Editor's Note: This article is a guest post from Richard Barrington, personal finance expert at MoneyRates.com. It is the second in a four-part series on financial literacy.
Whether you've had a bank account for years or are looking to start your first account, understanding how bank deposit products work can help protect you from potential problems and earn you extra money in interest.
Here are six basics to keep in mind when choosing a bank account:
Fitting the account type to your needs. Most people readily understand what a savings account or a checking account does. But what about certificates of deposit (CDs), savings accounts, and money market accounts--why choose those? These are all deposit products you would use for money that you don't need to access frequently. In exchange for keeping money relatively undisturbed at the bank, you can earn more interest than you would, say, in an ordinary checking account.
This idea generally applies to the relationship between bank rates and access to your money. Savings accounts pose relatively few restrictions but offer the lowest interest rates on average. Money market accounts may have more restrictions, but money market rates are generally higher than savings account rates. CDs require you to lock up your money for a specified period of time, but CD rates can be much higher than savings or money market rates, especially for longer time commitments.
Shopping for rates. Once you've decided which type of bank account suits your needs, you can start comparing bank rates within that category (i.e., savings account rates, money market rates, or CD rates). Don't make the mistake of assuming that one bank's rates are pretty much the same as another's--in fact, rates can vary widely within each category.
What to make of "teaser" rates. Sometimes you will see a special introductory rate, or "teaser" rate, on an account. These generally apply for the first three months or so that you have the account. Because they are so short-lived, they should not be the primary basis for your decision, but they can be a good tie-breaker if all other terms and conditions are roughly equal.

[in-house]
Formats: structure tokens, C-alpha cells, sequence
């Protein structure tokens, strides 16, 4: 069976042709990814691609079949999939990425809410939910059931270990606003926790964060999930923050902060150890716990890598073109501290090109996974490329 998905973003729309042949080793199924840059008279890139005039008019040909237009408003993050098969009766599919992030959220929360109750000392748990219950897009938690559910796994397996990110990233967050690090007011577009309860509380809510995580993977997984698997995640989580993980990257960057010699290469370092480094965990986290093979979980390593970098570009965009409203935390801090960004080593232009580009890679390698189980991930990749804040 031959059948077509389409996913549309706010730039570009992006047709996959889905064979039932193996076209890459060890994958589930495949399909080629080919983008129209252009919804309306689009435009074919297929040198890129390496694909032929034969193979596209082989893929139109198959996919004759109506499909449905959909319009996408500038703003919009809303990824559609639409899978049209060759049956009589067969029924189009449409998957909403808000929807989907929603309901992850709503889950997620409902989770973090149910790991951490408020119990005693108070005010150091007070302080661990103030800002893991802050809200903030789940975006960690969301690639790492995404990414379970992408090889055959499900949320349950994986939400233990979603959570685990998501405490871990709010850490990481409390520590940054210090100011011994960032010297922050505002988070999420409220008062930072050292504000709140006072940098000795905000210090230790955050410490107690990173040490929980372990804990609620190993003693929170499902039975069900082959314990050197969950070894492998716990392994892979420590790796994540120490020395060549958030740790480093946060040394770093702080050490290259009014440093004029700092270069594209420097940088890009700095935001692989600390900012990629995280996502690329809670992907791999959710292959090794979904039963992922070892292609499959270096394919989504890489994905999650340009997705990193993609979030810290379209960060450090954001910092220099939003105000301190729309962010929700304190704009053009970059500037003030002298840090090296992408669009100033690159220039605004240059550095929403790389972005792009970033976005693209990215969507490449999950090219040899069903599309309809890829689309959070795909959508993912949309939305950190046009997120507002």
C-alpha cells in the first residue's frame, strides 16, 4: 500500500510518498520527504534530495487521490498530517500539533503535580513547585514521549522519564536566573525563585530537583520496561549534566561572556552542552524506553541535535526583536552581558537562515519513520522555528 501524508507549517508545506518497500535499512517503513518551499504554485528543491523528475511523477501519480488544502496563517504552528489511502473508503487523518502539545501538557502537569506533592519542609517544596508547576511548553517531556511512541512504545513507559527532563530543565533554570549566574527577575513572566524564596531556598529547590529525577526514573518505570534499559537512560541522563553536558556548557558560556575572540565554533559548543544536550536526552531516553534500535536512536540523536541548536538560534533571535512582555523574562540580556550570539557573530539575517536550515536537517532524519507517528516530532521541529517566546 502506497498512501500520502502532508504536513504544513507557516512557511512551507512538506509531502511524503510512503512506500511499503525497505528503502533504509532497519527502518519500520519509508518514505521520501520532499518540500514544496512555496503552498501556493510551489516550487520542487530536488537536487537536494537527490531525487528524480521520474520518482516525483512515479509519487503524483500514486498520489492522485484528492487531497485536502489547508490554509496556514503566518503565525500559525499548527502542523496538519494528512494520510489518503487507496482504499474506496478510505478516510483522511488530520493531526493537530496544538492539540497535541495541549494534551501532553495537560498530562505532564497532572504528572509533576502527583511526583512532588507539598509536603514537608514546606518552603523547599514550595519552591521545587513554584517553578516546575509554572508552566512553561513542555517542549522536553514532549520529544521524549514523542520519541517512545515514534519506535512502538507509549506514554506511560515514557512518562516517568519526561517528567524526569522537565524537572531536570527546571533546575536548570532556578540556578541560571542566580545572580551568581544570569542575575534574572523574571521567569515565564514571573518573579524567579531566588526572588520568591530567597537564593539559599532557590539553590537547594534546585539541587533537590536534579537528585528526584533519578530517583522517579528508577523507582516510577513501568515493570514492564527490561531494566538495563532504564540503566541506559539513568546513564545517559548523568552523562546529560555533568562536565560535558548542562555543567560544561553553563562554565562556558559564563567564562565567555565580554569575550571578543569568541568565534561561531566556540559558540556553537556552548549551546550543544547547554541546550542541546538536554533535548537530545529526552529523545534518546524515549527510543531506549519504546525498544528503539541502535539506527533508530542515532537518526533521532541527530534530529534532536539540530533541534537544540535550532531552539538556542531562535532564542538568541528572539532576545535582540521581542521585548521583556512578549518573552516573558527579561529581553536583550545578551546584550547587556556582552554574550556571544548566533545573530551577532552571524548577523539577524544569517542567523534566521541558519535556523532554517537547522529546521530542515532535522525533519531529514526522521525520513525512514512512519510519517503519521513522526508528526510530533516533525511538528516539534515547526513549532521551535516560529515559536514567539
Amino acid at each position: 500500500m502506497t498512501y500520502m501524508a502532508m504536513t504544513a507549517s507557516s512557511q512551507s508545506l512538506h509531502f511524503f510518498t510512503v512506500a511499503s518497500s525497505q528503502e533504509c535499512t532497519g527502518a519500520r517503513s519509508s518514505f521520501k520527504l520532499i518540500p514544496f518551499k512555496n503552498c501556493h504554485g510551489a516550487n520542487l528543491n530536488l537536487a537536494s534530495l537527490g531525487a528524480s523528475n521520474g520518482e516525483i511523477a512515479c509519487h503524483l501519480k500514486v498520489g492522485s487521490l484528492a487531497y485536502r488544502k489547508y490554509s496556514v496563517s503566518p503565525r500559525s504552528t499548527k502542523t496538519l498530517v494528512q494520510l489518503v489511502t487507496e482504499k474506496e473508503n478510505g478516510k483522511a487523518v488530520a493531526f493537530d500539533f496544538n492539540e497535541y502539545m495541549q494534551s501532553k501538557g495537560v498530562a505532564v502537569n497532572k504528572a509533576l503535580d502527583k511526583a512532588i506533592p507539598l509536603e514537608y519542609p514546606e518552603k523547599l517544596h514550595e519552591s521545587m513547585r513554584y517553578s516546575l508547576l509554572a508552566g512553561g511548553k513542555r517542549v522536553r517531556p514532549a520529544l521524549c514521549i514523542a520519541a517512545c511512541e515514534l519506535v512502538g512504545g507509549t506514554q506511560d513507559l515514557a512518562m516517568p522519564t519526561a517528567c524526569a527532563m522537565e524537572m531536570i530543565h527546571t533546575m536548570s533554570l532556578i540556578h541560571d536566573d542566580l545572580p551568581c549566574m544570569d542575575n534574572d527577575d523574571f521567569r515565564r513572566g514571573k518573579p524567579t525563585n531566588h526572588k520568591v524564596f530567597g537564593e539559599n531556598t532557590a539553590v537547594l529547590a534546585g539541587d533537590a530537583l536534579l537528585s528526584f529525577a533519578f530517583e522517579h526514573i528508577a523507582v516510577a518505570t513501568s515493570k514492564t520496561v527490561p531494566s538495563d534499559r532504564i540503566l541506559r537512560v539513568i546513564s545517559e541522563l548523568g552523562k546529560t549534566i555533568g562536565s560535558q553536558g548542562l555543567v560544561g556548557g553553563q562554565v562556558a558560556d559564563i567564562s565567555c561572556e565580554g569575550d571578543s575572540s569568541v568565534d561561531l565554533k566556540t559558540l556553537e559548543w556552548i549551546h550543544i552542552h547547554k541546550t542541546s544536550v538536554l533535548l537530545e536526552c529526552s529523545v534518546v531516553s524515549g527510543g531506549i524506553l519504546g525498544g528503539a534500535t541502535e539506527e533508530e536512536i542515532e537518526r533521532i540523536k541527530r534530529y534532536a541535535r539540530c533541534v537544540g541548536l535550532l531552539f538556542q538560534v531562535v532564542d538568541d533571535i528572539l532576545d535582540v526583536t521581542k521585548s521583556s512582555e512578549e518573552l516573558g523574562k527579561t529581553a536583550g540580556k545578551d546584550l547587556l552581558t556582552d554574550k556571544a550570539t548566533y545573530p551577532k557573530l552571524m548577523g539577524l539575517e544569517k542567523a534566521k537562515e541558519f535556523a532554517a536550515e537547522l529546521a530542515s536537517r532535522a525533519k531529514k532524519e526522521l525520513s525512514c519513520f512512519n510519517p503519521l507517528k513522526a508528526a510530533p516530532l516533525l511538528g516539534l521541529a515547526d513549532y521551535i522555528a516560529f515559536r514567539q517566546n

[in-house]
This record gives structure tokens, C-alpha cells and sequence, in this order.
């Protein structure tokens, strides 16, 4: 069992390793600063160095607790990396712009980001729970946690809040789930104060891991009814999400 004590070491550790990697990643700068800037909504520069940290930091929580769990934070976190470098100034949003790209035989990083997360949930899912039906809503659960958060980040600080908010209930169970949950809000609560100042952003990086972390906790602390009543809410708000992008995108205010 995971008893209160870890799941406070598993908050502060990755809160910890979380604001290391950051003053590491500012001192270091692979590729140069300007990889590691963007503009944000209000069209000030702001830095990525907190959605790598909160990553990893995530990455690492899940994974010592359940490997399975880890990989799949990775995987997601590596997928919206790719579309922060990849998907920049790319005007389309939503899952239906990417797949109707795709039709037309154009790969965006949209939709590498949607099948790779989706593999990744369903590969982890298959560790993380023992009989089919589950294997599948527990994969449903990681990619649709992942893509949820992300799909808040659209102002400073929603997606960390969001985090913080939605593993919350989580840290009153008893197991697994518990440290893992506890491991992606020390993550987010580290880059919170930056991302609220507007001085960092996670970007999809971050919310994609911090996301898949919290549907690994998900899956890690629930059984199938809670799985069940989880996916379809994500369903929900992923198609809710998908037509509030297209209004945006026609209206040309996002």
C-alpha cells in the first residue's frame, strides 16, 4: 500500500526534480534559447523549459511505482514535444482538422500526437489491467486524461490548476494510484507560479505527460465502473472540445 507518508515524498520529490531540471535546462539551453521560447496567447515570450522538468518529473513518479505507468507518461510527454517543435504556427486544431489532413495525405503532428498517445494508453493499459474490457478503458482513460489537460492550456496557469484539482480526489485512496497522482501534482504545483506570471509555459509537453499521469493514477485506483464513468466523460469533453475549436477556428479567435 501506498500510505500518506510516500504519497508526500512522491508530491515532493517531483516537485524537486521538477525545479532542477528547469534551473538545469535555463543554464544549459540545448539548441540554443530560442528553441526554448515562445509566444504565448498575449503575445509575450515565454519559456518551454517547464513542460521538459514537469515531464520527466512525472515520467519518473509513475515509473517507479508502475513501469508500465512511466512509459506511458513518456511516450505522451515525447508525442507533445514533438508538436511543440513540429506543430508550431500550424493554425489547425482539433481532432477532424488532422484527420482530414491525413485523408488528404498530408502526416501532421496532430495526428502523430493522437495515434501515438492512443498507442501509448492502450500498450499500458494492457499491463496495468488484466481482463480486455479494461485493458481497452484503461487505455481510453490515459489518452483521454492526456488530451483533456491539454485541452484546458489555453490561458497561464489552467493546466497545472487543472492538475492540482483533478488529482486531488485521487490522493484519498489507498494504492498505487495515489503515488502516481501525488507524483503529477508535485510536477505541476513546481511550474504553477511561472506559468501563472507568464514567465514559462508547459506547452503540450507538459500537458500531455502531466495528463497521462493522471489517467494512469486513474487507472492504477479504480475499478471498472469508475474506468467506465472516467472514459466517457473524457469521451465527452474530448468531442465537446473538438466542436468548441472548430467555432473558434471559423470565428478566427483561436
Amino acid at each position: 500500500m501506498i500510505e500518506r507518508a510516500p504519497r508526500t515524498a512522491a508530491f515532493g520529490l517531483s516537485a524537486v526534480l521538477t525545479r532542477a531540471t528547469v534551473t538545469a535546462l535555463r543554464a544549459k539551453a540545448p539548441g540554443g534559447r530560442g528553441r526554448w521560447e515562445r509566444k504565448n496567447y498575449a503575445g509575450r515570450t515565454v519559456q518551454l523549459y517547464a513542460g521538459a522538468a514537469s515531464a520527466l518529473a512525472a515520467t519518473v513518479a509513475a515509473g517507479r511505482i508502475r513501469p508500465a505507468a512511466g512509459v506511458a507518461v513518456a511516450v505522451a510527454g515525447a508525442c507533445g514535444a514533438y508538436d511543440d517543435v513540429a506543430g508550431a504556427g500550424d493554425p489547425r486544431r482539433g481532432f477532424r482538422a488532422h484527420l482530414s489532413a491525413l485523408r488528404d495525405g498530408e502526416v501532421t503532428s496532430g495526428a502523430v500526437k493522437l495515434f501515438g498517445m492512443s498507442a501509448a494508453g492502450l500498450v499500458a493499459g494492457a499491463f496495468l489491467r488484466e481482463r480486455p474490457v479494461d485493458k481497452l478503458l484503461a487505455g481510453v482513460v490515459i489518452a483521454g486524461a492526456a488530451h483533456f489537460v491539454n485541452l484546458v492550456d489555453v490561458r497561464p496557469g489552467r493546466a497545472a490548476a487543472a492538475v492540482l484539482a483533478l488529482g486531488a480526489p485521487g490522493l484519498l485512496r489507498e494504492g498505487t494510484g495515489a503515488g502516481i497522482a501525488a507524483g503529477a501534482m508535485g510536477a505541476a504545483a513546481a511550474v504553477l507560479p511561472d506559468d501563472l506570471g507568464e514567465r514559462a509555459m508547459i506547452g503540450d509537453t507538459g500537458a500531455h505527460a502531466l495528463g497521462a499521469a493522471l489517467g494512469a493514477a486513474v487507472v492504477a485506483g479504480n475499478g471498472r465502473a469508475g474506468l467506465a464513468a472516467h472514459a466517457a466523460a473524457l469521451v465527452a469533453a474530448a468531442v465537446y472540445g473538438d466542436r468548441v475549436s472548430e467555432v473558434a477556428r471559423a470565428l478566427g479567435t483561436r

Understanding FDIC insurance. The Federal Deposit Insurance Corporation, or FDIC, insures the principal deposited into accounts at participating institutions. The FDIC's Web site has a search tool so you can find out if your institution is covered. The coverage limit currently is $250,000, but this is scheduled to revert to $100,000 on January 1, 2014. Coverage for IRAs and certain other retirement accounts will remain at $250,000.
Take note of this scheduled change in particular if you are thinking of signing up for a CD greater than $100,000 which would mature on January 1, 2014 or beyond. Also, keep in mind that the limit applies per depositor per account, so if you have multiple accounts with one bank, you have to make sure the total dollar value of those accounts does not exceed the applicable limit. However, retirement accounts like IRAs are counted separately from personal accounts.
Special notes about CDs. In many ways, CDs are more complicated than other deposit products, largely because they lock you in to certain terms for a period of time. When buying a CD, be sure you get written confirmation of the following: whether the issuing institution is FDIC-insured, what the maturity date of the CD is, whether the CD is "callable," meaning subject to early termination by the bank, what the interest rate is, whether that interest rate is fixed or variable, and what penalty you would pay for early withdrawal.
After you start your account. Keep in mind that once you start a savings account or money market account, the interest rate can vary at any time. MoneyRates.com is a resource that posts frequently updated bank rates on over 200 products, so you can keep an eye on whether your bank is still offering a competitive deal. For CDs, be sure to compare rates from other banks before you automatically roll over your CD into a new commitment at the end of the term.
There are roughly 8,000 FDIC-insured institutions, many of them offering multiple deposit products. You have a great many choices at your disposal when shopping for a bank account, and understanding these basics will help you make those choices wisely.